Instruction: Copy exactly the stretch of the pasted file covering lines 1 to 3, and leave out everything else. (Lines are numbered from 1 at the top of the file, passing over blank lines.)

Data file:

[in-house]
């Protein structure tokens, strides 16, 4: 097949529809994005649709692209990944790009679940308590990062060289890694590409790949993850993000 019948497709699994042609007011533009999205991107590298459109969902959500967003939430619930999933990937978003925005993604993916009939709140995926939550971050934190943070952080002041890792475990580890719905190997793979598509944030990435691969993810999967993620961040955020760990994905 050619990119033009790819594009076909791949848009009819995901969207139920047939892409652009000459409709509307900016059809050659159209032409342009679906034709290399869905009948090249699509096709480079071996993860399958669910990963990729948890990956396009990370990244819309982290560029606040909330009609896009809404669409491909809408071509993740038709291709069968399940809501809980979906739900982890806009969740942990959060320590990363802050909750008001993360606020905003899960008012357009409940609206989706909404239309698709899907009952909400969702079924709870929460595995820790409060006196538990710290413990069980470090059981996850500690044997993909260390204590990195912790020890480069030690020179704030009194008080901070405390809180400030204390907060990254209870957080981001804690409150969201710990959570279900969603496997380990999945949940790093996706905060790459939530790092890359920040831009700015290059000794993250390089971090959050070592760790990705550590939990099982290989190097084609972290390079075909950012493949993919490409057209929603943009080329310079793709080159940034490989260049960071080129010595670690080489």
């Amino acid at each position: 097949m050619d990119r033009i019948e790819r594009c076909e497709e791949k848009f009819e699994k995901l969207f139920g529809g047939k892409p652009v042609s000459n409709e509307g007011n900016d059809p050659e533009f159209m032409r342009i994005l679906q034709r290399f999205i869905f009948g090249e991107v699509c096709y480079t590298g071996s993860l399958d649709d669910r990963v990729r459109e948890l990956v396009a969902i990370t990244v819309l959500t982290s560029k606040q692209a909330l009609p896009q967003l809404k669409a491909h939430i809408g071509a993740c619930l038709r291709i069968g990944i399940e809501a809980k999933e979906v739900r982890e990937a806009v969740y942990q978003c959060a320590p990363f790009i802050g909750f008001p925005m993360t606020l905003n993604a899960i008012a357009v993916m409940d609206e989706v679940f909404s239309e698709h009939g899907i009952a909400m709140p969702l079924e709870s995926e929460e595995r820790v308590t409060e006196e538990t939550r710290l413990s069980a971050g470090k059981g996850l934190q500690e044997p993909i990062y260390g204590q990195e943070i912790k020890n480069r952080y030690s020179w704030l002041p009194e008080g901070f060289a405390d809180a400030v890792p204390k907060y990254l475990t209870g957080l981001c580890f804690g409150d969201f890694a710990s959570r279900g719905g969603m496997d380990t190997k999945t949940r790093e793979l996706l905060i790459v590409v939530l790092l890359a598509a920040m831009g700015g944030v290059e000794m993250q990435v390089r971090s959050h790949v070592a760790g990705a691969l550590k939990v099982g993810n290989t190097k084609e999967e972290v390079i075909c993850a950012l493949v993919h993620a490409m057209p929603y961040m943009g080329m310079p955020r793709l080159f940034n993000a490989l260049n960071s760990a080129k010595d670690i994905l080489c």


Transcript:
[in-house]
């Protein structure tokens, strides 16, 4: 097949529809994005649709692209990944790009679940308590990062060289890694590409790949993850993000 019948497709699994042609007011533009999205991107590298459109969902959500967003939430619930999933990937978003925005993604993916009939709140995926939550971050934190943070952080002041890792475990580890719905190997793979598509944030990435691969993810999967993620961040955020760990994905 050619990119033009790819594009076909791949848009009819995901969207139920047939892409652009000459409709509307900016059809050659159209032409342009679906034709290399869905009948090249699509096709480079071996993860399958669910990963990729948890990956396009990370990244819309982290560029606040909330009609896009809404669409491909809408071509993740038709291709069968399940809501809980979906739900982890806009969740942990959060320590990363802050909750008001993360606020905003899960008012357009409940609206989706909404239309698709899907009952909400969702079924709870929460595995820790409060006196538990710290413990069980470090059981996850500690044997993909260390204590990195912790020890480069030690020179704030009194008080901070405390809180400030204390907060990254209870957080981001804690409150969201710990959570279900969603496997380990999945949940790093996706905060790459939530790092890359920040831009700015290059000794993250390089971090959050070592760790990705550590939990099982290989190097084609972290390079075909950012493949993919490409057209929603943009080329310079793709080159940034490989260049960071080129010595670690080489």
């Amino acid at each position: 097949m050619d990119r033009i019948e790819r594009c076909e497709e791949k848009f009819e699994k995901l969207f139920g529809g047939k892409p652009v042609s000459n409709e509307g007011n900016d059809p050659e533009f159209m032409r342009i994005l679906q034709r290399f999205i869905f009948g090249e991107v699509c096709y480079t590298g071996s993860l399958d649709d669910r990963v990729r459109e948890l990956v396009a969902i990370t990244v819309l959500t982290s560029k606040q692209a909330l009609p896009q967003l809404k669409a491909h939430i809408g071509a993740c619930l038709r291709i069968g990944i399940e809501a809980k999933e979906v739900r982890e990937a806009v969740y942990q978003c959060a320590p990363f790009i802050g909750f008001p925005m993360t606020l905003n993604a899960i008012a357009v993916m409940d609206e989706v679940f909404s239309e698709h009939g899907i009952a909400m709140p969702l079924e709870s995926e929460e595995r820790v308590t409060e006196e538990t939550r710290l413990s069980a971050g470090k059981g996850l934190q500690e044997p993909i990062y260390g204590q990195e943070i912790k020890n480069r952080y030690s020179w704030l002041p009194e008080g901070f060289a405390d809180a400030v890792p204390k907060y990254l475990t209870g957080l981001c580890f804690g409150d969201f890694a710990s959570r279900g719905g969603m496997d380990t190997k999945t949940r790093e793979l996706l905060i790459v590409v939530l790092l890359a598509a920040m831009g700015g944030v290059e000794m993250q990435v390089r971090s959050h790949v070592a760790g990705a691969l550590k939990v099982g993810n290989t190097k084609e999967e972290v390079i075909c993850a950012l493949v993919h993620a490409m057209p929603y961040m943009g080329m310079p955020r793709l080159f940034n993000a490989l260049n960071s760990a080129k010595d670690i994905l080489c």